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Just tap the squares on your grid that you would like to change, then select a block from the wheel on the right to insert into the highlighted squares.  You can edit your design using the buttons on the left to open the settings menu, link the highlighted squares and edit them simultaneously, rotate your blocks 90 degrees to the right, flip the highlighted blocks vertically or horizontally, or edit the highlighted blocks.

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The settings menu allows for further customization, including the addition of borders and corner stones, and turning the blocks in your quilt on point.

Once your design is complete, Quiltography estimates the amount of fabric needed to complete your quilt.

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This feature is incredibly helpful, but I would love to see it expanded to include the option of exporting this information in PDF format for easy sharing and reference.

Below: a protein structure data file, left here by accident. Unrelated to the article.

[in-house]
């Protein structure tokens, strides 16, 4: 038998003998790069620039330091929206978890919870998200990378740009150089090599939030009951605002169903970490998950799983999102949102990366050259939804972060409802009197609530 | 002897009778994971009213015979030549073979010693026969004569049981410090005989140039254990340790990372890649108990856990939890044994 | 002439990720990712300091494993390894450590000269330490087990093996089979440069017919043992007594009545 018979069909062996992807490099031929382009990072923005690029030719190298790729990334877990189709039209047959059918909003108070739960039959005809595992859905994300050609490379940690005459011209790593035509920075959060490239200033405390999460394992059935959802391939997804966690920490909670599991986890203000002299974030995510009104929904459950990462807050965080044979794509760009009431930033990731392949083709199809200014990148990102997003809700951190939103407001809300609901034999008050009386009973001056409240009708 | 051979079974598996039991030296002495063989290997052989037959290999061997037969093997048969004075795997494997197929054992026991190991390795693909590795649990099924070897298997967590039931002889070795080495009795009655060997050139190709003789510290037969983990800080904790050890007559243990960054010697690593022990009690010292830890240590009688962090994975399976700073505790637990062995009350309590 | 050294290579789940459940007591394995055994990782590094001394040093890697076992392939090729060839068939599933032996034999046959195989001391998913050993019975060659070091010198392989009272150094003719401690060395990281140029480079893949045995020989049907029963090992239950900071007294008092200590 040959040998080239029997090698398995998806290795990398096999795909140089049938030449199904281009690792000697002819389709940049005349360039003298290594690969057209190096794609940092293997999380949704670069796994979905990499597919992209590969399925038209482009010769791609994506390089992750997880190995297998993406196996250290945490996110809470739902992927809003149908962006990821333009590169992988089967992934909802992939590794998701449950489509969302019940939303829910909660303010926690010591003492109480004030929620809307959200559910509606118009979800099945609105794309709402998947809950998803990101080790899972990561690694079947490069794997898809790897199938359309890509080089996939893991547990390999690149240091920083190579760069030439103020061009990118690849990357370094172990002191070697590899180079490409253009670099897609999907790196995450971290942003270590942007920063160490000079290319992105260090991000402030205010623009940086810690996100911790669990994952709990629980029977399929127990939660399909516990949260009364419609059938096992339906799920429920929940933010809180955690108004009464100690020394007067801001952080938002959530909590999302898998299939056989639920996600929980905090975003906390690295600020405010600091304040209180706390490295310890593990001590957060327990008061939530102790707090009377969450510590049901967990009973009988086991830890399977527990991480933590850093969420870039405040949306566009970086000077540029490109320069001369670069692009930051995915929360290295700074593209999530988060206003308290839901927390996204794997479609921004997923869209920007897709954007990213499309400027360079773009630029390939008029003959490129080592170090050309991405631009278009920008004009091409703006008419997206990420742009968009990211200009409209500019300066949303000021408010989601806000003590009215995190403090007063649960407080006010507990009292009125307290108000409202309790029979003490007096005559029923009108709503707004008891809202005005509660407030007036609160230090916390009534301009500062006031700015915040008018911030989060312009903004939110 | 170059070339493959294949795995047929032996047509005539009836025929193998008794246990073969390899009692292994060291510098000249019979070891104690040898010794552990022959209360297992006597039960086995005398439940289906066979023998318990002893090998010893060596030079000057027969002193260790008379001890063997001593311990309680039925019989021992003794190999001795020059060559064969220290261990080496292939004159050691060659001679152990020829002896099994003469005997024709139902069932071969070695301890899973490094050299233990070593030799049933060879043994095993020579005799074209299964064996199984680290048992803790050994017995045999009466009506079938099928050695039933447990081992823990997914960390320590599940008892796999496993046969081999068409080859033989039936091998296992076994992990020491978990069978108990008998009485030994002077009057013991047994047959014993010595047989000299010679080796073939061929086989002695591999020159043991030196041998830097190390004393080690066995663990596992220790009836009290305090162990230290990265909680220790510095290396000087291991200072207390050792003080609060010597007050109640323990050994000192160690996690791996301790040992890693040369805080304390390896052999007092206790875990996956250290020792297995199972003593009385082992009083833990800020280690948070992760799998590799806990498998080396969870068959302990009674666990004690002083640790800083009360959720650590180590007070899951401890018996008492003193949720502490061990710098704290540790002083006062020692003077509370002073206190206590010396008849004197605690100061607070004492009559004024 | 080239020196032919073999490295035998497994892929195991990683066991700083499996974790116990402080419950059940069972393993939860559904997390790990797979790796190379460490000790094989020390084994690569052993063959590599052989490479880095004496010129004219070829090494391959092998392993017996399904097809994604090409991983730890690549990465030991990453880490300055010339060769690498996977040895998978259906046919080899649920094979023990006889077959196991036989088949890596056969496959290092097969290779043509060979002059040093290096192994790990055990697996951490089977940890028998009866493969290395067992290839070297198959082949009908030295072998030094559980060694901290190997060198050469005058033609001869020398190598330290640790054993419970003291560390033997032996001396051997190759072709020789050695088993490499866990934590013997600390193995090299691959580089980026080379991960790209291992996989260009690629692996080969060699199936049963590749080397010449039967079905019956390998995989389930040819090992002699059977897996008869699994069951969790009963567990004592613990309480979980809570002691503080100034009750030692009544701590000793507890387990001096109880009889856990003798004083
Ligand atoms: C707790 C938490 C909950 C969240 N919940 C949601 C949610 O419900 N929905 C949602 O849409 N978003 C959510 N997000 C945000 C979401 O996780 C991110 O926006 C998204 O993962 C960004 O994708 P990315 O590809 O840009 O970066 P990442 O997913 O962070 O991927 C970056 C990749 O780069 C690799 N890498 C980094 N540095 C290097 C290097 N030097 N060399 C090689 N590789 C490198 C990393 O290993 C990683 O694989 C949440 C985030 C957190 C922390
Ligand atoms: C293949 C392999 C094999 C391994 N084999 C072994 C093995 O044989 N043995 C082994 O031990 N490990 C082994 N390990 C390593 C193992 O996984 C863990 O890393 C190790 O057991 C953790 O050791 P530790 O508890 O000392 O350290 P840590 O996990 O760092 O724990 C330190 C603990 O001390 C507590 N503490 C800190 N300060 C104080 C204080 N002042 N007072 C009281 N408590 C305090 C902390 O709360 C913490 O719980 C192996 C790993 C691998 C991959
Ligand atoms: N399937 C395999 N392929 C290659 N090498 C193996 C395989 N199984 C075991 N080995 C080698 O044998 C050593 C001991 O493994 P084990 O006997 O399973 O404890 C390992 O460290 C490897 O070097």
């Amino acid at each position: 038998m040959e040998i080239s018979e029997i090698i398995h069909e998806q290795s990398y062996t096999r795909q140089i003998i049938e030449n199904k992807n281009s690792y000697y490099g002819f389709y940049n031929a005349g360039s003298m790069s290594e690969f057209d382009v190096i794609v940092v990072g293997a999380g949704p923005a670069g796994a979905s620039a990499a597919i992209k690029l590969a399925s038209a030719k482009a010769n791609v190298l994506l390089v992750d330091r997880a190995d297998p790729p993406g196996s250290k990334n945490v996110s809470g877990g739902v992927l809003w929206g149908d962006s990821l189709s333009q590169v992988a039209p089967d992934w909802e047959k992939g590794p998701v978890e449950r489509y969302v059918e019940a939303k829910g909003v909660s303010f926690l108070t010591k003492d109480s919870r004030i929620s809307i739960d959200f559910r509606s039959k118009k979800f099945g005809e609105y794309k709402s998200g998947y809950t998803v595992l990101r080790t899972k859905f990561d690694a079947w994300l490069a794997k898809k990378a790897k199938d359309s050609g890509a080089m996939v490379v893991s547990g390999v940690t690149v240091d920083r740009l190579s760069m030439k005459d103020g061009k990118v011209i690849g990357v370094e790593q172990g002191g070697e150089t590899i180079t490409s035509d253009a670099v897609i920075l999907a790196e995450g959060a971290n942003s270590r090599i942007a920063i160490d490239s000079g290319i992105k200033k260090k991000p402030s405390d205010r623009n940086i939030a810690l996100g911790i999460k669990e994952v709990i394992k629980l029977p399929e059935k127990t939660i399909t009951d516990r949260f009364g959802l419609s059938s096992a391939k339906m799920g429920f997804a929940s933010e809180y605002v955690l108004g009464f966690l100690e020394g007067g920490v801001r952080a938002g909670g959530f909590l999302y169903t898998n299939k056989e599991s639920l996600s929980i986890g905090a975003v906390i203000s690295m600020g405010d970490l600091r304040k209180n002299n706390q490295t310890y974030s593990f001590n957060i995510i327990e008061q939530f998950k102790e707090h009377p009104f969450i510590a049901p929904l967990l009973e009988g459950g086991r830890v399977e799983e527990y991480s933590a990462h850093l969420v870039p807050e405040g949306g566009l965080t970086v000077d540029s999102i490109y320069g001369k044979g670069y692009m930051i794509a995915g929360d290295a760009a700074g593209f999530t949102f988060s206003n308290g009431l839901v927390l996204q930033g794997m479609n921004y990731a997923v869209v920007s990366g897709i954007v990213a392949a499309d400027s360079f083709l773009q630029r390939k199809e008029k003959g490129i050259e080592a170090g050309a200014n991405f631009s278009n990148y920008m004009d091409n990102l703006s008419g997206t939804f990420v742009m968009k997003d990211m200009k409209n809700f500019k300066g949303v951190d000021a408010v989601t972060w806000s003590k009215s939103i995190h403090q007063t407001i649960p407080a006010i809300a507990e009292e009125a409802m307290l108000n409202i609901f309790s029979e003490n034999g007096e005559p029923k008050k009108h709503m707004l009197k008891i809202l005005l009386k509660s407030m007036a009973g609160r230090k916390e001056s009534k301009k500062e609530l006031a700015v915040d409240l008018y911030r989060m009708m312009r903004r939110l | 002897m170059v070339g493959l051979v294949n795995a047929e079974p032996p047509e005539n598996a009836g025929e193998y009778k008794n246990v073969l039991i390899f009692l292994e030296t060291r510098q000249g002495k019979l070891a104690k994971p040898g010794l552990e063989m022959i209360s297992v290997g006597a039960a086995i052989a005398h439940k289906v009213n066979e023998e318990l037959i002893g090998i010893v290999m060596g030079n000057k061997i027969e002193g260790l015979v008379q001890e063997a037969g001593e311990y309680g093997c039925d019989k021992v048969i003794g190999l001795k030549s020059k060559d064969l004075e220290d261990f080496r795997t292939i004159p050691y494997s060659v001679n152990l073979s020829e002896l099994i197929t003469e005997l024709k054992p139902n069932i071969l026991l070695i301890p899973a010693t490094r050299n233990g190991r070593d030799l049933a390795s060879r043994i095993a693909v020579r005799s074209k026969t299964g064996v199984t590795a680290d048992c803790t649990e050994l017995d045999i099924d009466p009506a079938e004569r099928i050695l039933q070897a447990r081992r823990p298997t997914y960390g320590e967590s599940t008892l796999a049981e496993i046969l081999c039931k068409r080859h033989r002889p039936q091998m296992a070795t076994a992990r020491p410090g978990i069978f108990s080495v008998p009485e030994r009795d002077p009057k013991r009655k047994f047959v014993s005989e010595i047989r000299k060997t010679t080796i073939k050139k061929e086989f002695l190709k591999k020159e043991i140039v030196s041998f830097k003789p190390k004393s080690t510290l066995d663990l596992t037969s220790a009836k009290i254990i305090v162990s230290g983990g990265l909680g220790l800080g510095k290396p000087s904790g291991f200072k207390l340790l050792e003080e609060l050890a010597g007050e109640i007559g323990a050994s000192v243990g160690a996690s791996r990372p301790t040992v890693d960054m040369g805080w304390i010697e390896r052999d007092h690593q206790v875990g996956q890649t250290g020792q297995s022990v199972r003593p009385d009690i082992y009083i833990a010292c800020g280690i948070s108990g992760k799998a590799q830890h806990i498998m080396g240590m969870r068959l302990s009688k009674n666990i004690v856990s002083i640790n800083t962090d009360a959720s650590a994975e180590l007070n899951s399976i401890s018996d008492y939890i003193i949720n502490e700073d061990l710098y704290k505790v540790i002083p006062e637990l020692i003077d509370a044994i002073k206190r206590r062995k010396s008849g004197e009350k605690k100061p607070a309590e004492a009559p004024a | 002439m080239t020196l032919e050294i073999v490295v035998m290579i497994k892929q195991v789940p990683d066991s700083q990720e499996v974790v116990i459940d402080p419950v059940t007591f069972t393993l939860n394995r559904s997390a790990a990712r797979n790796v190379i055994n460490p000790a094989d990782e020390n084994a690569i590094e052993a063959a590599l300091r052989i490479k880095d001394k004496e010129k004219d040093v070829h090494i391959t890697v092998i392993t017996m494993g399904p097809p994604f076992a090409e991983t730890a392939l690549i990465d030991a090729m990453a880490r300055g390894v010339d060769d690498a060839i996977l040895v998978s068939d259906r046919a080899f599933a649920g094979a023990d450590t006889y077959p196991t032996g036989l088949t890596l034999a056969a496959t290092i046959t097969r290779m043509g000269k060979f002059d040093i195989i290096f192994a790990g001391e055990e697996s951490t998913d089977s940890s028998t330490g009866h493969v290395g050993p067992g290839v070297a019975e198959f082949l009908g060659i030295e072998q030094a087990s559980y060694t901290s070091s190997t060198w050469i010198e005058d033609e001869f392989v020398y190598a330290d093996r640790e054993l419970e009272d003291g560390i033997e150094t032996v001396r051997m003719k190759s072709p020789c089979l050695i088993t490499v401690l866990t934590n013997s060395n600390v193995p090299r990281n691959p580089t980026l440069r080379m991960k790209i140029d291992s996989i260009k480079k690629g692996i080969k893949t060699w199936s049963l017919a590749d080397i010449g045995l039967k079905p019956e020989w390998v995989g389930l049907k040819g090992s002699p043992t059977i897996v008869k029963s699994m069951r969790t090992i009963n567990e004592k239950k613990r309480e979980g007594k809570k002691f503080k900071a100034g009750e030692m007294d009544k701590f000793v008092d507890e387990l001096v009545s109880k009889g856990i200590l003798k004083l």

Quilt designs are saved in a folder similar to the block and stash folders for easy reference.

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Features I would like to see expanded are the size of the quilt design grid, to accommodate larger quilt designs, and the ability to create a PDF version of the fabric requirements. The fact that Quiltography is an iPad only app limits those who can use it to people who own iPads.  That is definitely a problem for those quilters who don’t own an iPad or prefer not to use an iPad for quilt design.

Overall,  Quiltography is exactly what I need at this point in my quilt design journey and is definitely worth $9.99, a relatively high price tag for an app.  The My Stash feature makes it easy to jump in and design a quilt using fabrics I already have, or  plan to purchase.  The ability to design my own quilt blocks using the templates and block design features give me more than enough flexibility in terms of the quilts I can design. Having the fabric requirements and block requirements listed in an easy to read format is incredibly helpful for when I have a design I am ready to execute.

I thoroughly enjoyed using this app and would suggest it for those of you who are looking to get started in quilt design or want a portable option for basic quilt design.

Have you used Quiltography?  What did you think? I’d love to hear your thoughts.